Fight for Port of Hodeidah Stalls

Fighting south of Hodeidah (social media)

By The Maritime Executive 07-12-2018 08:48:00

The Saudi- and UAE-backed campaign to retake the port of Hodeidah, Yemen from Houthi rebels has come to a near-halt, one month after Yemeni government forces began their offensive. Despite promises of a quick, decisive victory that would give the Saudi-led coalition new leverage in negotiations with the Houthis, the battle lines remain stalled at Hodeidah's airport, which lies on the other side of the city from the port complex. 

While the fighting has slowed, the coalition has not indicated any change in its desire to retake the port and expel Houthi forces from the city. In UN-facilitated negotiations, the coalition's members continue to insist that the Houthis must withdraw, unconditionally. As a compromise, Houthi leaders have offered to transfer control of port operations to the United Nations if they can remain in the city. 

Some international observers - notably the Democratic party leadership in the United States Congress - have expressed support for this arrangement, and have encouraged the coalition to accept it as an alternative to a protracted seige. In a letter to the governments of Saudi Arabia and the UAE, Representatives Steny Hoyer, Eliot Engel, Nita Lowey, Adam Schiff and Ted Deutch called for assurances that the port of Hodeidah's operations would continue uninterrupted, and suggested that the coalition should "be flexible with regard to [its] requirements" - in particular, the demand that the Houthis leave the city and port.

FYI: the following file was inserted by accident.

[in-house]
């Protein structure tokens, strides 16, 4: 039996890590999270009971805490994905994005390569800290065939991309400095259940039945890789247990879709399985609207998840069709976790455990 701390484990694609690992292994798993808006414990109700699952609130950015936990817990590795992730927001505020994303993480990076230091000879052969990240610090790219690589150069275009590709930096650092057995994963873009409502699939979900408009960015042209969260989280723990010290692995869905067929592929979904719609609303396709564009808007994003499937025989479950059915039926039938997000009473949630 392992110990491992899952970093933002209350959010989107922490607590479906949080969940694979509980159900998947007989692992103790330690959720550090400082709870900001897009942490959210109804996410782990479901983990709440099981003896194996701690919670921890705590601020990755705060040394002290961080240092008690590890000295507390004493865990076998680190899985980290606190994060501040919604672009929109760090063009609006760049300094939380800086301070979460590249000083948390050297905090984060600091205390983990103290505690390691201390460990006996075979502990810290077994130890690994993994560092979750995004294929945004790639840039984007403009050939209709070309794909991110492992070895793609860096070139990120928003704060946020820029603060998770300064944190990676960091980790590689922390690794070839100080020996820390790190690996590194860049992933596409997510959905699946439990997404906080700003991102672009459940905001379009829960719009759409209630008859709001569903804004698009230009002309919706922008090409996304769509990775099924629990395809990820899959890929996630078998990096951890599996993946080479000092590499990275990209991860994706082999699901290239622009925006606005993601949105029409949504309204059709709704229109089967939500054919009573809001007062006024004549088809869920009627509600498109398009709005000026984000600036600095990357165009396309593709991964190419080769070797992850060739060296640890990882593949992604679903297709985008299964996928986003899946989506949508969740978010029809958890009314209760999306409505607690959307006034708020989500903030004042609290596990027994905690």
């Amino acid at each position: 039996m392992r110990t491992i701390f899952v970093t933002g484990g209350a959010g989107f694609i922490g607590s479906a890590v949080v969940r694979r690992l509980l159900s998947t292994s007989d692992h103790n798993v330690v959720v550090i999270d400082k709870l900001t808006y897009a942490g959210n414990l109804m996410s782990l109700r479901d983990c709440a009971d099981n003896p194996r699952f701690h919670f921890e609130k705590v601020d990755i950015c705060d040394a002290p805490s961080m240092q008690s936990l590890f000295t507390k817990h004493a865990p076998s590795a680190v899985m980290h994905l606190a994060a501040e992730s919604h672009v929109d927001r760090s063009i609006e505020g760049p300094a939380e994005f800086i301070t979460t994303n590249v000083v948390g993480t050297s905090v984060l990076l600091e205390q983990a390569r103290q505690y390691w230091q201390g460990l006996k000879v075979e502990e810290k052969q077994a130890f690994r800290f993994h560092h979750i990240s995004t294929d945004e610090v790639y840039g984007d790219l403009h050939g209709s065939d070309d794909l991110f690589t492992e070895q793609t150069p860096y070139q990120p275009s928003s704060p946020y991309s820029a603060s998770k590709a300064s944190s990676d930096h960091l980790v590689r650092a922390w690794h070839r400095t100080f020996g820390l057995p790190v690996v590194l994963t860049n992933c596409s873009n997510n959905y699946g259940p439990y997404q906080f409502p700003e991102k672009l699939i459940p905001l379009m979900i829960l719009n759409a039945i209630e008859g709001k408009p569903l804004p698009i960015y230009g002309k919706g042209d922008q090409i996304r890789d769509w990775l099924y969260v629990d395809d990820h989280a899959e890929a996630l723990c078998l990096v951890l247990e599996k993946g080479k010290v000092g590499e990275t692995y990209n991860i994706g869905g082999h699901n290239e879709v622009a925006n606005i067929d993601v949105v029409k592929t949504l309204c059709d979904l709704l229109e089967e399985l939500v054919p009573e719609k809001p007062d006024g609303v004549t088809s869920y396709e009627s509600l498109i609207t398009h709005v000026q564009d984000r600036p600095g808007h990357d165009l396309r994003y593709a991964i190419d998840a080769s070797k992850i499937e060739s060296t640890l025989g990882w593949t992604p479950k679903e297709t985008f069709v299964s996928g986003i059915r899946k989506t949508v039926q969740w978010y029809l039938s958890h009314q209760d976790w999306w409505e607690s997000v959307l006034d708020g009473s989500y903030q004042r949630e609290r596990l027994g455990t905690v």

Rep. Schiff, the House Intelligence Committee's ranking member, linked his concerns over Hodeidah to American assistance. The Saudi coalition's air campaign is facilitated by foreign in-flight refueling services, and its ground forces are resupplied with munitions purchased abroad. The U.S. State Department approved a $1 billion arms sale to Saudi Arabia in March, including $670 million for anti-tank missiles, $100 million for military helicopter maintenance, and $300 million in parts for Saudi tanks and military vehicles. “If an offensive by Saudi Arabia and the UAE further escalates the humanitarian crisis in Yemen, President Trump must make it clear that it will jeopardize the U.S. support that has helped enable the military campaign in Yemen,” said Rep. Schiff.

However, a political agreement to end the fighting may take some time to materialize. In a statement carried by pro-coalition social media, Yemeni Republican Guards Brigadier Tariq Saleh said that he is "preparing for the post-Hodeidah-battle," and will continue to advance until the Houthi capital at Sanaa is retaken. Social media reports indicate that coalition airstrikes and fighting around the airport continue.  

Humanitarian concerns

Aid groups have expressed concern that fighting in Hodeidah could lead to casualties among Yemen's civilian population, including some of the estimated eight million people who are already at risk of starvation in the country. Hodeidah is the primary port of entry for Yemen's food and medicine imports, and an interruption in the flow of relief supplies could have an impact on aid efforts. Separately, damage to water mains and sewer lines could raise the risk of a cholera outbreak within the city - especially given Yemen's hot weather. 

An estimated 35,000 people have fled to escape the fighting on Hodeidah's outskirts, according to the charity Mona Relief, including 12,000 people who traveled inland to Sanaa. Aid groups are distributing food in Sanaa to assist displaced families.